Written by Zeke Piestrup
Cities must have strong gravity fields. I still meet Angelinos who have never been to Mammoth Mountain! They’ve hit the local mountains, but have yet to make the five-hour drive north.
Lakers coach Phil Jackson advises, “It’s not about the destination, it’s about the journey.” Well, with Mammoth, Phil would be only half right. Both the journey and the destination are prime. No need to proselytize about the world-class mountain of Mammoth, that is established truth.
But, I must say that I love the drive to Mammoth, too. The journey is a mathematical wonder ride to many destinations. The 300-mile drive divides equally into three 100-mile chunks. Even within those chunks, more perfect divisibles are found. Such perfect numbers could only be a message from the divine: this drive is a holy pilgrimage.
I got the wheel. Zen out as we hit all the prime spots on this drive to Mammoth.
TUNNELS: The First 100 to Mohave
LA means traffic. It’s also an obvious reminder of why you’re heading to a Nature Paradise. We are fleeing the city, but the city won’t release us without a fight.
Traffic slogs through the 5 & 210 freeway interchange. Proof that there’s no such thing as an “adult”: rush-hour traffic brings incessant horn honking in the tunnel of the 5 freeway, as it merges with the 210. Horns in tunnels, must be funny stuff.
Phil Jackson on the honkers: “Don’t judge, just observe.”
DAWN ROAD: A New Day
If a chain store exists, it exists in Palmdale/Lancaster. Avenue I = In N Out Burger. Otherwise, best to keep the forward momentum rolling, past all the track housing, past Edwards Air Force Base, and up to the first exit on the Mojave plane.
Dawn Road is a symbolic exit. I always stop here. It’s the first exit where the city is finally left behind. Symbolic in name and feature. There’s literally nothing off the exit. It’s an exit to nothing. I pull off to the side of the exit ramp, use the public restroom (for boys only), and look back down at the city left behind. We are officially out of the city. It is a new day.
Phil Jackson: “An old day passes, a new day arrives.”
THE MOHAVE AIRPORT: Airplanes, Bones & Space Flight
Mojave is the economy. Once the 58 freeway was built, sucking all the cars off of Mojave’s streets, this city has been in contraction mode. But golly, Huell Howser has been here, because of the Mojave Air & Space Port (aka the Mojave Airport).
The Mojave Airport is where old passenger jets go to die and new jet (and rocket) ideas are born. The old ones? They’re parked everywhere here. It’s one big old folks’ home for jets, enjoying the weather before they die and are disassembled in the Mojave aircraft boneyard. Not forgotten.ge
In 2004 the Mojave Airport became a spaceport, certification courtesy of the FAA. A horizontal launch into space on a reusable spacecraft is an allowed flight plan now. Forty companies, many involved in highly advanced aerospace design, have made a home at the Mojave Airport.
Phil Jackson: “So while the city dies, the airport flies.”
RED ROCK CANYON: The Next 100 Miles
The first 100 is gone with Mojave. The next 100 starts with a right turn. Next gas station is 50 miles. Next station of interest is 25. 100, 50, 25. You see it?
Red Rock Canyon State Park, 25 miles in on the second 100, was once home to the Kawaiisu Indians. The distinctive (= amazing!) rock formations served as mile markers for 20-mule wagons hauling goods in the 1870s. Today, there is a four lane highway that plows right through the middle. Good for views, probably bad for canyons. Parts of Jurassic Parkwere filmed here, and that’s cool, but the 80s show Airwolf and Jan Michael Vincent shot here, and that’s cooler! Season 3 of Airwolf is always comedy to watch. Mr. Vincent was often times intoxicated on the job. Good thing he was only playing pretend. With the flying, that is. The boozin’ was real life.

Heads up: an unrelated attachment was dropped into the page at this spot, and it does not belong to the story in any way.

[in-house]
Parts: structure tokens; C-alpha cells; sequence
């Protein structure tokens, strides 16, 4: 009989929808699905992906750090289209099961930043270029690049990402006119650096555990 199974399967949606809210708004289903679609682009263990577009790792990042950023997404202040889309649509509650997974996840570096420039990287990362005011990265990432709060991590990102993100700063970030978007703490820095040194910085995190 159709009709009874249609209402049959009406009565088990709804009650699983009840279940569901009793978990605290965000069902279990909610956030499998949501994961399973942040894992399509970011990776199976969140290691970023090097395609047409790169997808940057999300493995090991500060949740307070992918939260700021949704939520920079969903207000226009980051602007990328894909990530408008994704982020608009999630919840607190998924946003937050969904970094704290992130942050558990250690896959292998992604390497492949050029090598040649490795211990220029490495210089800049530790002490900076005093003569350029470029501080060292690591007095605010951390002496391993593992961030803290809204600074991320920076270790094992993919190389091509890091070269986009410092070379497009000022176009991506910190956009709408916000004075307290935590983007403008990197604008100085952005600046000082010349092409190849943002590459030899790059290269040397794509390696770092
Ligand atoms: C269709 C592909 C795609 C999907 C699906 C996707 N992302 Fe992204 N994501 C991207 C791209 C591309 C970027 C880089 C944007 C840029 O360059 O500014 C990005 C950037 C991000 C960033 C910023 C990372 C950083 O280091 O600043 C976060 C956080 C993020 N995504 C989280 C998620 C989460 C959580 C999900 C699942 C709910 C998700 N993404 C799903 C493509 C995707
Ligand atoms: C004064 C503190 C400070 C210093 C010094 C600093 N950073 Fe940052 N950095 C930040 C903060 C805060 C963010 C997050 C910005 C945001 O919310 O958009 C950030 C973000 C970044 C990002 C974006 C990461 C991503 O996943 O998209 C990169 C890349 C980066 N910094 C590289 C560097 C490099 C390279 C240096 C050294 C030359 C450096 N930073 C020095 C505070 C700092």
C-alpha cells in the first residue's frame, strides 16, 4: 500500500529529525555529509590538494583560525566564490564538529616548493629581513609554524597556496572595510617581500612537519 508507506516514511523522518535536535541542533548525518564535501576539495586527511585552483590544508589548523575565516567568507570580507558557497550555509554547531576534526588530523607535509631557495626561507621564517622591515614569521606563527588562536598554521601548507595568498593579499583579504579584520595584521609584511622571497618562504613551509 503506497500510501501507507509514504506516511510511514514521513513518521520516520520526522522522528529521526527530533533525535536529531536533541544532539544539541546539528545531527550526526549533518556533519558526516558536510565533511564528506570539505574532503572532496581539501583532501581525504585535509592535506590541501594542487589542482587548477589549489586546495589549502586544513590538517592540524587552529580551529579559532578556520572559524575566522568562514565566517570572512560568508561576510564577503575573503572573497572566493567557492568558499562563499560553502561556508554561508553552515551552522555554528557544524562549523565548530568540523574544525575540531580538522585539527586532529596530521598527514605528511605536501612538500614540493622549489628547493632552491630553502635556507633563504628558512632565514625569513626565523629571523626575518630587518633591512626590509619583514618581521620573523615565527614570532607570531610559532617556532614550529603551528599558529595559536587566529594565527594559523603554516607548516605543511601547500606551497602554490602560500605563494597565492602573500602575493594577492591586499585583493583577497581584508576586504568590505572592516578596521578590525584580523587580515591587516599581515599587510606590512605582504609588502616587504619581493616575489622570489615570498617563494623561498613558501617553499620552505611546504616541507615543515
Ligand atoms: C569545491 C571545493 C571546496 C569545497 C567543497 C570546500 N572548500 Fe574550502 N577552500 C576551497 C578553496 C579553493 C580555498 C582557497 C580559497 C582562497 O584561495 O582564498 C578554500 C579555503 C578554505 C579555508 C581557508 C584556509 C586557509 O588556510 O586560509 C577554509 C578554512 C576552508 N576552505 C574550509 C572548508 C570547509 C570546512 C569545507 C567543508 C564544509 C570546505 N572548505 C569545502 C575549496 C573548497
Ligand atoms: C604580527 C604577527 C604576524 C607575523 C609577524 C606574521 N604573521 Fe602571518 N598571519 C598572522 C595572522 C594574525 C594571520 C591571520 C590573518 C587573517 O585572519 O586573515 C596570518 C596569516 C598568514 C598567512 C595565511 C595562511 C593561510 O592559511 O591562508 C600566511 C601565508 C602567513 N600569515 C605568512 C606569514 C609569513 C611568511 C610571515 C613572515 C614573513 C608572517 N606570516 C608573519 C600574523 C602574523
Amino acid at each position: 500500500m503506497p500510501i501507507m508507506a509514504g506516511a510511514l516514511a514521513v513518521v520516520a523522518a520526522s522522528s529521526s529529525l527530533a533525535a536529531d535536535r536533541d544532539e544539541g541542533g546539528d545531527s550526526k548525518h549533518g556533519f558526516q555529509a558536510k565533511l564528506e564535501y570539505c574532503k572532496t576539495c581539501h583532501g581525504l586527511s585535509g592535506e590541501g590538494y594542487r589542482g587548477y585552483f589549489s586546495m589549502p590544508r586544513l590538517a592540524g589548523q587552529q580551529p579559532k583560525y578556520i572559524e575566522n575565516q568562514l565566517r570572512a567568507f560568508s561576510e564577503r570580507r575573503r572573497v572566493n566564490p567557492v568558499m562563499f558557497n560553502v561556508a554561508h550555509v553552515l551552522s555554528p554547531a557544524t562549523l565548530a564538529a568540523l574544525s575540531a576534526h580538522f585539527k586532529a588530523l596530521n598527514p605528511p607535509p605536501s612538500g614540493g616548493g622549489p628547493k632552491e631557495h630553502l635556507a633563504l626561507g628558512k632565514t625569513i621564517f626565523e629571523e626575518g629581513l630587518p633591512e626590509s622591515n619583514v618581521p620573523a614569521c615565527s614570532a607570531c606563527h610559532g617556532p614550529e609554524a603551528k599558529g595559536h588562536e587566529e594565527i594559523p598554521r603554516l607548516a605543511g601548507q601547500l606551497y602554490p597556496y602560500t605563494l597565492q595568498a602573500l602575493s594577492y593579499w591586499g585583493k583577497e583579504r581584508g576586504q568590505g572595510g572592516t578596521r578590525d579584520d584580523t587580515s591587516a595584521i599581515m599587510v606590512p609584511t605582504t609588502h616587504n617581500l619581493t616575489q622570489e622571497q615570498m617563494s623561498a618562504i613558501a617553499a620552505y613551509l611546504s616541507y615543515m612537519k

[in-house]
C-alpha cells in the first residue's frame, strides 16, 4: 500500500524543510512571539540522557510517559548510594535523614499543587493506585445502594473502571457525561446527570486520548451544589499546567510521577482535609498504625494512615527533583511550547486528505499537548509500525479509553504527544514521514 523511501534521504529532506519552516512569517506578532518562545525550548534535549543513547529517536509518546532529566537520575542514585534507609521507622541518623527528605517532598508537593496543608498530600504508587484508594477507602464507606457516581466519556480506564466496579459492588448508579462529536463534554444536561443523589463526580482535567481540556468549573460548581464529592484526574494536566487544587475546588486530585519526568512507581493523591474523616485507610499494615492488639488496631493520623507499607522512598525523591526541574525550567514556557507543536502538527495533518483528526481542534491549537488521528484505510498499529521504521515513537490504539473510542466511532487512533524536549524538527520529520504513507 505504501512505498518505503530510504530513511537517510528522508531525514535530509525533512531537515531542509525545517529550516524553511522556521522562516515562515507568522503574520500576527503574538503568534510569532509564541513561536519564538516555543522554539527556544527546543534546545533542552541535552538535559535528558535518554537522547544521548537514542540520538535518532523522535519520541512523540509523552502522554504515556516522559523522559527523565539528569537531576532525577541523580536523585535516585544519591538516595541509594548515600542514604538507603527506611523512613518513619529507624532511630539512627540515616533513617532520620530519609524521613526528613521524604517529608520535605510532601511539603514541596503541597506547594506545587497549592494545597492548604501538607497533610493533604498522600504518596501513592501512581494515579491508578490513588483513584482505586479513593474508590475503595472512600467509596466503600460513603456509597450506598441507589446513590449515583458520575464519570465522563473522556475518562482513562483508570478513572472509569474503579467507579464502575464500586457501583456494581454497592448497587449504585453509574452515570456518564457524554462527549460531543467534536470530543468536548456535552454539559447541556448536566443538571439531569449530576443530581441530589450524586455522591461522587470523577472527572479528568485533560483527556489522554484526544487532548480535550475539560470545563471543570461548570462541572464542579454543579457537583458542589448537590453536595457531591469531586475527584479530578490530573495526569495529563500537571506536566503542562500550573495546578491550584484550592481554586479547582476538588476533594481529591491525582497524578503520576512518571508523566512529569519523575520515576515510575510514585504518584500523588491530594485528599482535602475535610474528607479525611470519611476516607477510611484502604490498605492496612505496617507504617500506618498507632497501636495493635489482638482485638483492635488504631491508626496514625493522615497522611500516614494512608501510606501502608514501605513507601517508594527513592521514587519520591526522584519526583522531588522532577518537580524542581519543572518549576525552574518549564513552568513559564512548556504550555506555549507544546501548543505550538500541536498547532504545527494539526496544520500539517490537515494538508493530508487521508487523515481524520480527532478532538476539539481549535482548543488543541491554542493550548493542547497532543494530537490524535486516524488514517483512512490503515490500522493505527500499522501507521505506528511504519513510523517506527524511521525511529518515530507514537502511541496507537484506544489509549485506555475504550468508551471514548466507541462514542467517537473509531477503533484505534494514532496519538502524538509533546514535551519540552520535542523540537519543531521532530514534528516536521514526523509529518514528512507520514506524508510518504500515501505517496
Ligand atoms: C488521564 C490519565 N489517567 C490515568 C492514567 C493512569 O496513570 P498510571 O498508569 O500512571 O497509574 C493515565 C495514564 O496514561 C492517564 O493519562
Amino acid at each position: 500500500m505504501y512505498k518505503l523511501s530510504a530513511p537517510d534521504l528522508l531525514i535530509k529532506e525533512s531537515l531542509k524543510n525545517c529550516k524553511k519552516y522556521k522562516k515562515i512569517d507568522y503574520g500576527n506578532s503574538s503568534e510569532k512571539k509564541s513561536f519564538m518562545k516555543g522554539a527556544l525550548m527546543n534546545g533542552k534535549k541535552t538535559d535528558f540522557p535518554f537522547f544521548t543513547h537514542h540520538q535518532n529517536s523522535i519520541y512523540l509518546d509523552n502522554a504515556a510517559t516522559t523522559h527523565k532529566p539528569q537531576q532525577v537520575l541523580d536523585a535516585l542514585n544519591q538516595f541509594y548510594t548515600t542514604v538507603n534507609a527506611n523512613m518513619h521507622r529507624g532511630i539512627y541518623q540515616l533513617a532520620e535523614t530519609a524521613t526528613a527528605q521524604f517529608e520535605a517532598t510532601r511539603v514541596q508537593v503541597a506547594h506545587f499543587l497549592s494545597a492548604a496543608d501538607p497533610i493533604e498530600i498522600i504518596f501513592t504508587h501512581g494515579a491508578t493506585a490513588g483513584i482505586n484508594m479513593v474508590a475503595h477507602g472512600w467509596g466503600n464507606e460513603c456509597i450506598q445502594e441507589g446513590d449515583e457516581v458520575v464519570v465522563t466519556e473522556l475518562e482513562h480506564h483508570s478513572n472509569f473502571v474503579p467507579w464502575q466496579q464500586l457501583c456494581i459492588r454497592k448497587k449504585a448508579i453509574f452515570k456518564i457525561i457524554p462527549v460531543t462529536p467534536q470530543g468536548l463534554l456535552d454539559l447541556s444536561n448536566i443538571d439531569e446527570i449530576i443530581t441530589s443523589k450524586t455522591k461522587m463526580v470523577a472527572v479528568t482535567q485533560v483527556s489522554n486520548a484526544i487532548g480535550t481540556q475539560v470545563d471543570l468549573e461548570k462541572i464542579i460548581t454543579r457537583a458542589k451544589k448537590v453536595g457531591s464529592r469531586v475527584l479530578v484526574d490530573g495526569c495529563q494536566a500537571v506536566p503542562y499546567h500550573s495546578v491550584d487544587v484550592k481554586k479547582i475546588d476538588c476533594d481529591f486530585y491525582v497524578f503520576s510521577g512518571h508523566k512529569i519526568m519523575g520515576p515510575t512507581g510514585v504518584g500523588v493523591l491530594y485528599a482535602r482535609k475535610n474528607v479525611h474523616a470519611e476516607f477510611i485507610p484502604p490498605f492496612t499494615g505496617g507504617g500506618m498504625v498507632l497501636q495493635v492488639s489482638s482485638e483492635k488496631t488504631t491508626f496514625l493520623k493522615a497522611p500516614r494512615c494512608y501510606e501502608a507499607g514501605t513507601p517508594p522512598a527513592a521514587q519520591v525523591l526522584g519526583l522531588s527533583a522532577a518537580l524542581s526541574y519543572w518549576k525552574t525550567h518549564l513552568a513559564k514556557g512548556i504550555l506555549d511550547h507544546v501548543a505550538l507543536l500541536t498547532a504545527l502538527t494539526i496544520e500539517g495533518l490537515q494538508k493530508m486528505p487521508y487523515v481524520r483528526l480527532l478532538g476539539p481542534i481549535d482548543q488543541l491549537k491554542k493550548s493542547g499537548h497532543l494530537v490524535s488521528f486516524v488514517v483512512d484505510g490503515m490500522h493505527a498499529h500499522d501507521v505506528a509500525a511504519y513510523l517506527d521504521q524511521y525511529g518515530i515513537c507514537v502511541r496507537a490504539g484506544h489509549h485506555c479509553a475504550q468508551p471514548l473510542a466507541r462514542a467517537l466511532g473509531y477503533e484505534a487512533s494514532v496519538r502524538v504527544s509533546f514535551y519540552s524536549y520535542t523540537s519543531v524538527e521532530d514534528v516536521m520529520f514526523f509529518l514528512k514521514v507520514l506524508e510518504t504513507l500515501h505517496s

Phil Jackson: “Nature’s peace will flow into you as sunshine flows into trees.”
BRANDY’S JUNCTION: Inappropriate Gifts For Conservative Folk
Precisely halfway through the second chunk of 100 miles brings us to Brady’s Junction. At the convergence of the 14 and 395, Brady’s is filled with all sorts of crap. My favorite are the figurines of inappropriate body parts that are placed in water and “expand up to 600%!” Brady’s always has some sort of idiotic two dollar trinket that can serve as the perfect gag gift. Although the Nazi flags they had there recently just made me gag. Brady’s is a weird spot with clean restrooms.
Phil Jackson: “Hatred does not cease by hatred, but only by love; this is the eternal rule.”
INDIAN WELLS BREWERY: Norm Peterson Finds Heaven on the 395
Indian Wells’ beers have found their way from this tiny blip on the map into your Whole Foods grocery store. Beer connoisseurs come from far and wide to stockpile Mojave Red, a cherished lager and the signature brew of Indian Wells. Inside the gift shop, you can mix-and-match any of the 14 different brews into one six-pack. It’s the perfect compliment to any apres-ski jacuzzi hang.
Phil Jackson: “On a long journey, faith is the best of companions; it is the best refreshment on the journey; and it is the greatest property.”
PEARSONVILLE: The Hub Cab Capital of the World, Seriously
For real. A hub cap capital of the world. Sanctioned by the International Hub Cap Governing Body. This place is waiting for you, the perfect location to film your brilliant horror movie idea. Its bizarre-ness can easily morph to super creepy-ness. There’s a children’s playground completely devoid of children. There’s also Lucy “the Hubcap Queen”. Lucy likes to wash and shine the hubcaps. Don’t ask why. It’s a question that could short circuit any rational brain.